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Gazing through the crystal ball

It has been an eventful year so far. The first seven months have been full of ups and downs, mostly downs. It all began with the dotcom bust, with most of last year's newsmakers and highfliers running out of resources due to half-baked business plans. Even popular and well-entrenched players like Yahoo! are evaluating existing business strategies to attract or retain the fast-dwindling online advertising buck.

As if this wasn't enough, the US recession came along, followed by the subsequent downturn in the fortunes of many software development and tech-consulting firms. Most of these companies, which were registering three digit growth figures, are now struggling to achieve two digit growth figures.

There are many theories doing the rounds as to what suddenly went wrong with the booming IT industry. Some blame it on the dotcom bust, others on the US recession. But there are other aspects too, that are either ignored or overlooked. Information technology is supposed to be a business enabler, it's supposed to increase efficiencies and at the same time save businesses a lot of money by automating functions, cutting down on communication costs, saving hours of manpower and precious time, etc. It's supposed to make life simpler, easier.

But consider a business that is completely automated. Or at least its core thrust areas are addressed. There are a finite number of areas in any business that can be automated or IT-enabled. After a subsequent period, there has to be a saturation point beyond which any further automation may not bring in the kind of benefits expected, both in terms of returns or efficiency.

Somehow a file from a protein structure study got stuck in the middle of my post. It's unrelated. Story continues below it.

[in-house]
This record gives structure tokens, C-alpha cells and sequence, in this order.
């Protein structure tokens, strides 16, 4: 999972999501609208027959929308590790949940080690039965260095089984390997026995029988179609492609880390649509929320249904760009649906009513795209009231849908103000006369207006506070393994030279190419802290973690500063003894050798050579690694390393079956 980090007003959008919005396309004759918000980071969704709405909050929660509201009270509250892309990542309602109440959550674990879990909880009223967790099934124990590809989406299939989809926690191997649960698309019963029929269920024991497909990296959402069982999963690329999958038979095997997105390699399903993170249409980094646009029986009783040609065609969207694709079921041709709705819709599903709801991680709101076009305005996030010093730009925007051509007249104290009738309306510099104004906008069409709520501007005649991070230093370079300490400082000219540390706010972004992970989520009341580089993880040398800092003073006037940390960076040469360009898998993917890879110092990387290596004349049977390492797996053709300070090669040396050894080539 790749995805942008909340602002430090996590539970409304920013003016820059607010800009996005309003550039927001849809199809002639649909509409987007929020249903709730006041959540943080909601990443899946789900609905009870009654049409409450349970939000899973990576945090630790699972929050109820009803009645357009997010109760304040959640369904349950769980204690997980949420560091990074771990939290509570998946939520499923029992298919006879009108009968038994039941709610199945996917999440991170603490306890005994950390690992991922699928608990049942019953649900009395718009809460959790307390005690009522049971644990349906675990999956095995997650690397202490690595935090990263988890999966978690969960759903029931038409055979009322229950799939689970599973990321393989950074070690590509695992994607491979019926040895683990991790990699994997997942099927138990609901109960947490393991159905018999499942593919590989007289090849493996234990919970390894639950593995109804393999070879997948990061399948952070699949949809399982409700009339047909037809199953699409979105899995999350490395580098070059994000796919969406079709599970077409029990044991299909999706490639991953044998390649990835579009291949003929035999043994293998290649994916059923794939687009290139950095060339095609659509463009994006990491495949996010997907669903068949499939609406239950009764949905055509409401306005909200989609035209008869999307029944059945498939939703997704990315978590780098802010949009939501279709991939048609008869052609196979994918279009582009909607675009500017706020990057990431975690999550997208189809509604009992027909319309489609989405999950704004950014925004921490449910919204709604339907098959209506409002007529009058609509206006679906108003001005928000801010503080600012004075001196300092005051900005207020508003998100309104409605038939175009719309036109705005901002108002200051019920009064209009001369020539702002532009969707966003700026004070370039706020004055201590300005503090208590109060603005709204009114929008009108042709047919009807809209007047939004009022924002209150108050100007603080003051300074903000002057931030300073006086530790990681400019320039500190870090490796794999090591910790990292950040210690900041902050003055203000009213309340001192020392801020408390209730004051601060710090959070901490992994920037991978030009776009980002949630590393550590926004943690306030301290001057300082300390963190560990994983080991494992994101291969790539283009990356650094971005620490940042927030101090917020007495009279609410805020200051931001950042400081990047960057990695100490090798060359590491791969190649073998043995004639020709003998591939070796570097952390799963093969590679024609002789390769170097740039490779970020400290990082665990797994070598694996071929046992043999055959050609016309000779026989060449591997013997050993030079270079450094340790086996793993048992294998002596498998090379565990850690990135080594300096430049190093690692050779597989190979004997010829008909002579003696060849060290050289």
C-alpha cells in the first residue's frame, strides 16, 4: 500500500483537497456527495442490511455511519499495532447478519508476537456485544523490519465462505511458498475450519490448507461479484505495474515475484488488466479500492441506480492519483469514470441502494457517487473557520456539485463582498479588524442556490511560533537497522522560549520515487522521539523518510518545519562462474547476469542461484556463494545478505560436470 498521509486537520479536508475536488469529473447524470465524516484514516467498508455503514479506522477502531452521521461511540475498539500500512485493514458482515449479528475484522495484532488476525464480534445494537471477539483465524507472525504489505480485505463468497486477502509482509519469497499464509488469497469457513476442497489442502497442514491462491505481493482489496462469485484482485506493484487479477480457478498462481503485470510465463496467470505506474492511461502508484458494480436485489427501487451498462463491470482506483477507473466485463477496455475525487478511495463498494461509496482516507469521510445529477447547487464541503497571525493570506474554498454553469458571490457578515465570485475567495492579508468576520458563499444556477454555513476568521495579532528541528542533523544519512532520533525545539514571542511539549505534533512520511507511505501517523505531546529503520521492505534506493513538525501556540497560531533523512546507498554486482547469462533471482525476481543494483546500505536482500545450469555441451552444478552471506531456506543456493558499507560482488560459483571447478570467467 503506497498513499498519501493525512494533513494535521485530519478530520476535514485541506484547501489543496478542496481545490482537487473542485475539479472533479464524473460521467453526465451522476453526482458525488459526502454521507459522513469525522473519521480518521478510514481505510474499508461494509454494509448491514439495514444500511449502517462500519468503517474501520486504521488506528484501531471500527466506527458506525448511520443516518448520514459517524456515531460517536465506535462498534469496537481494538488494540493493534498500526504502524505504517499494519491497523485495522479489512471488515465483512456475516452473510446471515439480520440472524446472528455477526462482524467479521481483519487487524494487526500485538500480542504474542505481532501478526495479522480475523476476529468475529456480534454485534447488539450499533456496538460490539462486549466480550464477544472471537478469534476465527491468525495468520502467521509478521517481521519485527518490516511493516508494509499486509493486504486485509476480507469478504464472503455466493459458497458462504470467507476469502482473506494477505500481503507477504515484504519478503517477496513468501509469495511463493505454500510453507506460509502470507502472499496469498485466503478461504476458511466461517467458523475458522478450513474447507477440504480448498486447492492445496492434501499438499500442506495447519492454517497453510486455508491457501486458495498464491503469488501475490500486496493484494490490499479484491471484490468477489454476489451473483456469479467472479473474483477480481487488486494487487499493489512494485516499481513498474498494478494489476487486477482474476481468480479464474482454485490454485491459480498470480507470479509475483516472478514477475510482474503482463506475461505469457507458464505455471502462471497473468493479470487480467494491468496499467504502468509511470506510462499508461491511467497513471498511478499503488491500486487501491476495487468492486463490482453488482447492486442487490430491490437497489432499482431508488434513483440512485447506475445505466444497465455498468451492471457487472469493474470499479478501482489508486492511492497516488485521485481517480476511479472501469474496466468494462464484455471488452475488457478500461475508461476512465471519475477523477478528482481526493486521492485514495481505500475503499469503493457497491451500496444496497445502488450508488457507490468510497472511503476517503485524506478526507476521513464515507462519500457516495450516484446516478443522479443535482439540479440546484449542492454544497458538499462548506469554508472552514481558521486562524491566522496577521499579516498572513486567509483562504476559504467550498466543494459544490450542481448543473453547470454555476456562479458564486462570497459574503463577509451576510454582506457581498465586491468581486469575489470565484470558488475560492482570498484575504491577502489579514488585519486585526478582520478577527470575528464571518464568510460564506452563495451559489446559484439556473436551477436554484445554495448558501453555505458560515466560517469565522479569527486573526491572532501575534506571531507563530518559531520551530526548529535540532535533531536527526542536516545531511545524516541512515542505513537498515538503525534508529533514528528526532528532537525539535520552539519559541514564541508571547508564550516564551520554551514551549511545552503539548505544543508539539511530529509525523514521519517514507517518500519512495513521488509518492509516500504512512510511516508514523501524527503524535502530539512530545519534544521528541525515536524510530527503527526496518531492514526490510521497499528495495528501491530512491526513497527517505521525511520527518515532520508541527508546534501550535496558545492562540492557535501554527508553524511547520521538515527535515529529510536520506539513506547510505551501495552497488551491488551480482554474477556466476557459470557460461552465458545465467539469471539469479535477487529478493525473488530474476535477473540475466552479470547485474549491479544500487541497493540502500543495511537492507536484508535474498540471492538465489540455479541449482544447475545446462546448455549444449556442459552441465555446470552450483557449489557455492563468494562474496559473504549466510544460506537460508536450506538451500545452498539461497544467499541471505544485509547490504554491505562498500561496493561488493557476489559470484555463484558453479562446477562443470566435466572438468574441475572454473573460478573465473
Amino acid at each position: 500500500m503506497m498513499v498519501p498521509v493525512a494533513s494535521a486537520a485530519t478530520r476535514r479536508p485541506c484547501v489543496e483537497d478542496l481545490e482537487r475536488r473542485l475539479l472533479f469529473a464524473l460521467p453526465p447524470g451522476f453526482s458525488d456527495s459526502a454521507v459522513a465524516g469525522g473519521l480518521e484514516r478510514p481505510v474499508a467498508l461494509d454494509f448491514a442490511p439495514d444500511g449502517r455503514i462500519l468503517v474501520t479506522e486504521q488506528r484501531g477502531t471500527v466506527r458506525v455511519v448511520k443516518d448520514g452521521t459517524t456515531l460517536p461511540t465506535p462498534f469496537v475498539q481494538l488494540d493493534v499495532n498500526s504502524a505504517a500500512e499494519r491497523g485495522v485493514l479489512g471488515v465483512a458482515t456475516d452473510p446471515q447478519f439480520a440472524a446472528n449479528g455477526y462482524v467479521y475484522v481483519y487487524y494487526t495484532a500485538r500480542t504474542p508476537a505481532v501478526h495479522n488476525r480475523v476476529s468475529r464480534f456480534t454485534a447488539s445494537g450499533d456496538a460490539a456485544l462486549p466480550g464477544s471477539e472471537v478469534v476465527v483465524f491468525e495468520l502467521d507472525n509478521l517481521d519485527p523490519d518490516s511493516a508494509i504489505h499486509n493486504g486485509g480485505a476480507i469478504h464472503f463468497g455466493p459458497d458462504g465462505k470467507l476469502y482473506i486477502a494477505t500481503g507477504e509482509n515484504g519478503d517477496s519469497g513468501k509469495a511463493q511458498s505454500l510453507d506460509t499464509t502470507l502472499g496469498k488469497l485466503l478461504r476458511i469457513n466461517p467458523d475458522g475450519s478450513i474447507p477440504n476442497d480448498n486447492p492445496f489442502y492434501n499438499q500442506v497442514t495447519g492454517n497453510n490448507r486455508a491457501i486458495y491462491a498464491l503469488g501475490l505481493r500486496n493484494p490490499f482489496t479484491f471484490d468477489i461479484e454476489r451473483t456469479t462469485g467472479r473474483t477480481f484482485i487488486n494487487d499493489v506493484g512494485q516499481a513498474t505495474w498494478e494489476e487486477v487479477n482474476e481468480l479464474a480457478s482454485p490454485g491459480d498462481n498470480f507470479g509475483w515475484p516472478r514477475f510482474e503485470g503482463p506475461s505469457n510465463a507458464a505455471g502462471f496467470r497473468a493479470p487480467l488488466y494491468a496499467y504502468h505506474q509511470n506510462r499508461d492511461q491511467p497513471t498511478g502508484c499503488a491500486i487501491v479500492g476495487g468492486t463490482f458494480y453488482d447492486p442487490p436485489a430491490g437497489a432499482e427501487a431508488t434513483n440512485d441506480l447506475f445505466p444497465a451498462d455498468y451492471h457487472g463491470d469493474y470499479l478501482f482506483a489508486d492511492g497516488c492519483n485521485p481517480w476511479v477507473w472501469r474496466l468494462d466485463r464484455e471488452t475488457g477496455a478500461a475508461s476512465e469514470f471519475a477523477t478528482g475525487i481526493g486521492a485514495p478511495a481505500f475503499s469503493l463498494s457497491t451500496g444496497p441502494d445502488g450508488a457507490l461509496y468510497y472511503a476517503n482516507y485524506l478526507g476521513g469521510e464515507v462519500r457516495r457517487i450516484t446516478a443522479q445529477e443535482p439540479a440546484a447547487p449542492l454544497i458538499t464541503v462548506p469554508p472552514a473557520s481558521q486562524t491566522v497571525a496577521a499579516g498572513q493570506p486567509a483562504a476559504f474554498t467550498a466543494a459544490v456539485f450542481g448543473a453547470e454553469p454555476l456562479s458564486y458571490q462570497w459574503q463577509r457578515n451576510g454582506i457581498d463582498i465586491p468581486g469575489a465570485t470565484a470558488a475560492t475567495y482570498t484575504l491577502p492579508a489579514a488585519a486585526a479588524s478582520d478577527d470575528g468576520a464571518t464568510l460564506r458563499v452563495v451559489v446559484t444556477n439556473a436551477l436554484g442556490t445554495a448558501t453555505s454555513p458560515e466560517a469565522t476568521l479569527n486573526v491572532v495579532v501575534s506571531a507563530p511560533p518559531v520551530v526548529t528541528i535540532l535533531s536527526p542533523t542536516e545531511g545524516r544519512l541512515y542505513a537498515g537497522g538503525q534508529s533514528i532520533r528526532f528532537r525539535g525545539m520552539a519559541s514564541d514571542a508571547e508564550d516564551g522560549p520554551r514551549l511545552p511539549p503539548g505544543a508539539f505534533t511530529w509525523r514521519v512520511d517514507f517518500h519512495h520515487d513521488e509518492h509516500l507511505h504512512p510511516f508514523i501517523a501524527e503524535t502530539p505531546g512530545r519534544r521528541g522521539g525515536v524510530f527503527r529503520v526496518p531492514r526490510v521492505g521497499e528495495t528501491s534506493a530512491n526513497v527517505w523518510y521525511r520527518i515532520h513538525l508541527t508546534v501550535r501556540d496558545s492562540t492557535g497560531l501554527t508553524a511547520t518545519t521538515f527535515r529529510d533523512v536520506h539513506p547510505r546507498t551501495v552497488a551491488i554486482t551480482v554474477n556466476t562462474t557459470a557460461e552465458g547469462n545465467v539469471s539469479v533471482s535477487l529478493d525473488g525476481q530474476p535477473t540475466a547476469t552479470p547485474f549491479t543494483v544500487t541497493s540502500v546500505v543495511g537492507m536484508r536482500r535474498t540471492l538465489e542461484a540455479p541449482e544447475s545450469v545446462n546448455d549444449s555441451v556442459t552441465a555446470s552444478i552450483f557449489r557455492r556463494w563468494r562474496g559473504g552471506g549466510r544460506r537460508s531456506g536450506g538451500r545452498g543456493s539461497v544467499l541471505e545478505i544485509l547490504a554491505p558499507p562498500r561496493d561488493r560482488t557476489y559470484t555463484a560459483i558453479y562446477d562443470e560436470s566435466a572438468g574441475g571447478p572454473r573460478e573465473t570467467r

Then there's the all-prevailing hype about any new technology, and hype is something the IT industry with a little help from the media thrives on. Any new technology is always predicted to be the next big thing. In fact the next big thing always fascinates and charms the IT industry. And advance knowledge of something that would make the cash registers ring especially in a down economy is always welcome. This is very much true with corporations that have huge IT spends. Should or shouldn't they invest in a new technology? Or should they wait till the technology gains mass acceptance before adopting it, in the process perhaps lose the competitive edge?

At Network Magazine-The Indian Edition, along with the transition from LAN Magazine to one focused on enterprise networking and related technologies; we have been following trends in IT industry over the past one-year. In this issue, which coincides with the first anniversary of Network Magazine, we gaze through the crystal ball to peak into five diverse areas areas as diverse as Servers, Security, Wireless, Optics and Broadband to depict the rapid changes and innovations happening in these areas. We have taxed our already overworked brains to bring you trends in these areas by separating the hype from hard facts.

Well, would our predictions turn out to be true? Wait and watch.

Sandeep Ajgaonkar,
Assistant Editor
sandeepa@vsnl.com

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